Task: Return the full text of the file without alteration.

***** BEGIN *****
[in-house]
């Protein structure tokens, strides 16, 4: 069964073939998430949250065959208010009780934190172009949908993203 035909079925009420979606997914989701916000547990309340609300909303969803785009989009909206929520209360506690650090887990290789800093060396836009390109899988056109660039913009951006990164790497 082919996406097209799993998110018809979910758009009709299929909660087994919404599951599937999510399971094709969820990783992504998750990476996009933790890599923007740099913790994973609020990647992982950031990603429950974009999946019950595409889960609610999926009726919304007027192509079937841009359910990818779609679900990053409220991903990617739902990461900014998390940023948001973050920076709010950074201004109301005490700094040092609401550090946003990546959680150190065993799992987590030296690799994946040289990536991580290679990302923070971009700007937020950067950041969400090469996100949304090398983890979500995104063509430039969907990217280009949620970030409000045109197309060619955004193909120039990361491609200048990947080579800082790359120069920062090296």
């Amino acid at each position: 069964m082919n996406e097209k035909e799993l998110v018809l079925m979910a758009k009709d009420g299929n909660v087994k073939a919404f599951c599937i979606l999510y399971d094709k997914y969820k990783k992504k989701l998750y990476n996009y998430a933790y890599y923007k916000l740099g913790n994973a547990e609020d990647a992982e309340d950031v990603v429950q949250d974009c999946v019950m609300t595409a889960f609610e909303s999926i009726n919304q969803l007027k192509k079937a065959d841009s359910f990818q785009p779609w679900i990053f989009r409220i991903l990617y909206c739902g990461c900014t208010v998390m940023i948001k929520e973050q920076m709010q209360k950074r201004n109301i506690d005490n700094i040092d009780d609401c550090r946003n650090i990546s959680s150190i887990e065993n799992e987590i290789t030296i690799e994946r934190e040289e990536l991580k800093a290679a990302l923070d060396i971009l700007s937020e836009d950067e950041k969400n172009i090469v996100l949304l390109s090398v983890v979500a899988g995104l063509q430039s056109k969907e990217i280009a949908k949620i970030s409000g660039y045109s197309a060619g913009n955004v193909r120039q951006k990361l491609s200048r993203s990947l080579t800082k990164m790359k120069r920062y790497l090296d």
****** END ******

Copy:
[in-house]
């Protein structure tokens, strides 16, 4: 069964073939998430949250065959208010009780934190172009949908993203 035909079925009420979606997914989701916000547990309340609300909303969803785009989009909206929520209360506690650090887990290789800093060396836009390109899988056109660039913009951006990164790497 082919996406097209799993998110018809979910758009009709299929909660087994919404599951599937999510399971094709969820990783992504998750990476996009933790890599923007740099913790994973609020990647992982950031990603429950974009999946019950595409889960609610999926009726919304007027192509079937841009359910990818779609679900990053409220991903990617739902990461900014998390940023948001973050920076709010950074201004109301005490700094040092609401550090946003990546959680150190065993799992987590030296690799994946040289990536991580290679990302923070971009700007937020950067950041969400090469996100949304090398983890979500995104063509430039969907990217280009949620970030409000045109197309060619955004193909120039990361491609200048990947080579800082790359120069920062090296």
């Amino acid at each position: 069964m082919n996406e097209k035909e799993l998110v018809l079925m979910a758009k009709d009420g299929n909660v087994k073939a919404f599951c599937i979606l999510y399971d094709k997914y969820k990783k992504k989701l998750y990476n996009y998430a933790y890599y923007k916000l740099g913790n994973a547990e609020d990647a992982e309340d950031v990603v429950q949250d974009c999946v019950m609300t595409a889960f609610e909303s999926i009726n919304q969803l007027k192509k079937a065959d841009s359910f990818q785009p779609w679900i990053f989009r409220i991903l990617y909206c739902g990461c900014t208010v998390m940023i948001k929520e973050q920076m709010q209360k950074r201004n109301i506690d005490n700094i040092d009780d609401c550090r946003n650090i990546s959680s150190i887990e065993n799992e987590i290789t030296i690799e994946r934190e040289e990536l991580k800093a290679a990302l923070d060396i971009l700007s937020e836009d950067e950041k969400n172009i090469v996100l949304l390109s090398v983890v979500a899988g995104l063509q430039s056109k969907e990217i280009a949908k949620i970030s409000g660039y045109s197309a060619g913009n955004v193909r120039q951006k990361l491609s200048r993203s990947l080579t800082k990164m790359k120069r920062y790497l090296d």